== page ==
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Your catalog cover can say a lot about your company, intended or otherwise. That's why it's important to carefully consider what cover is best suited for your catalog. You want your customers to relate to your style as soon as they see your catalog, rather than hope that they'll actually open it to see what's inside before making a judgment call. Professional catalogs incorporate great covers, but that doesn't mean there is one standard, accepted catalog cover.
Here are a few options you can consider, and the pros and cons of each, for your next catalog cover:
100-pound gloss cover has an incredibly professional sheen that reflects colors and adds brilliance to your catalog cover. A thick paper stock, 100-pound gloss cover feels sturdy in your customers' hands, projecting an image of company stability. It's also a good choice for catalogs bound with Wire-O. This type of stock costs more than other catalog covers.
100-pound gloss text is similar in look to 100-pound gloss cover, except that is it thinner. A great choice for sturdy, stapled catalogs, 100-pound gloss text is more economical but lacks some of the prestige of its thicker cover stock counterpart. Smooth as silk, this paper stock has an exceptional feel in your customers' hands.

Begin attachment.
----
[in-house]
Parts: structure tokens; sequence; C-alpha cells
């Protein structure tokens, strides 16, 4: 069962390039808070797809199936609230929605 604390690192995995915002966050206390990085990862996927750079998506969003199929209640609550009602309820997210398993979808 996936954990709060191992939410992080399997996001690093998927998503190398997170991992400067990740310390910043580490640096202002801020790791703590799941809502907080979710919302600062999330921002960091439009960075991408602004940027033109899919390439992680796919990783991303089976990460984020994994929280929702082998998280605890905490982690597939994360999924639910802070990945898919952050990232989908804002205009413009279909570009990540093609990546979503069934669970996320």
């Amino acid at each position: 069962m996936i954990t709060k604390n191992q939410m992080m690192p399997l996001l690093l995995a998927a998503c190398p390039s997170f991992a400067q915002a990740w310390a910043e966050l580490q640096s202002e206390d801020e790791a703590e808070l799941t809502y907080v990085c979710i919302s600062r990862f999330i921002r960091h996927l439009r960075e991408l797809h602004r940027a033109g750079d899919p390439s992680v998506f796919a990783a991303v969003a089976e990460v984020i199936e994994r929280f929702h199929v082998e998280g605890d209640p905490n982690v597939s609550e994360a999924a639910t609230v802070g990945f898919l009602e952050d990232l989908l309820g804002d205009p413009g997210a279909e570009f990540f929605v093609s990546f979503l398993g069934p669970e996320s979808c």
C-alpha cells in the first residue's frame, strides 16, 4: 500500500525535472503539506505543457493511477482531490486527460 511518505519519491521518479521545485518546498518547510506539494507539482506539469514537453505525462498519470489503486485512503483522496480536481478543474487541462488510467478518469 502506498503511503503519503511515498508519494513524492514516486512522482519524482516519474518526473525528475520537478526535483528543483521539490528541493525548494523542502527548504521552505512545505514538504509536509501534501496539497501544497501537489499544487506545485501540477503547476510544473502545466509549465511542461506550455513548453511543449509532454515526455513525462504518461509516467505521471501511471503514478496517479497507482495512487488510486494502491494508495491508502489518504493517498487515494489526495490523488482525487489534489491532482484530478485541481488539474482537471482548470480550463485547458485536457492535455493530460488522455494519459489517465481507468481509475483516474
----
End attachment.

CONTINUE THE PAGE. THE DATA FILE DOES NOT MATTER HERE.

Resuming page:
80-pound gloss text is a thinner, more economical version of 100-pound gloss. It still looks great and is often used in bulk catalog printing. This paper stock is still thick enough to feel robust and has all the sheen of the other gloss paper stocks mentioned here, but it tears more easily and is more prone to handling damage. Saddle stitches are appropriate, as 80-pound gloss text will not hold up as well with Wire-O binding. It's an excellent and widely employed all-around choice.
70-pound matte text is thinner yet but is a strong paper with a more subtle appeal. Many catalogs printed on matte paper carry an air of beauty, which is why many companies prefer this type of paper stock. As an added bonus, companies such as PsPrint offer eco-friendly recycled matte paper, which falls in line with a green agenda that you can promote to your customers. Matte text stock is more expensive than 80-pound gloss text.
Paper stock isn't the only catalog cover consideration; you also have to decide whether your catalog cover will be printed in full color on both sides (4/4), full color on the front and black and white on the inside (4/1), full color on the front and no printing on the inside (4/0), black and white on both sides (1/1) or black and white on one side only (1/0). Full color on both sides has the most impact and is cost efficient, and is highly recommended. Compare paper stock and color printing pricing using PsPrint's instant price widget.
They say to never judge a book by its cover, but that is exactly what most customers do when your catalog comes in the mail. Your catalog cover is largely responsible for influencing whether potential customers toss your catalog in the trash or whether they kick back in their easy chairs to see how you can help them. Make the right decisions when it comes to your catalog covers, and your customers will make the right decisions when it comes to purchases.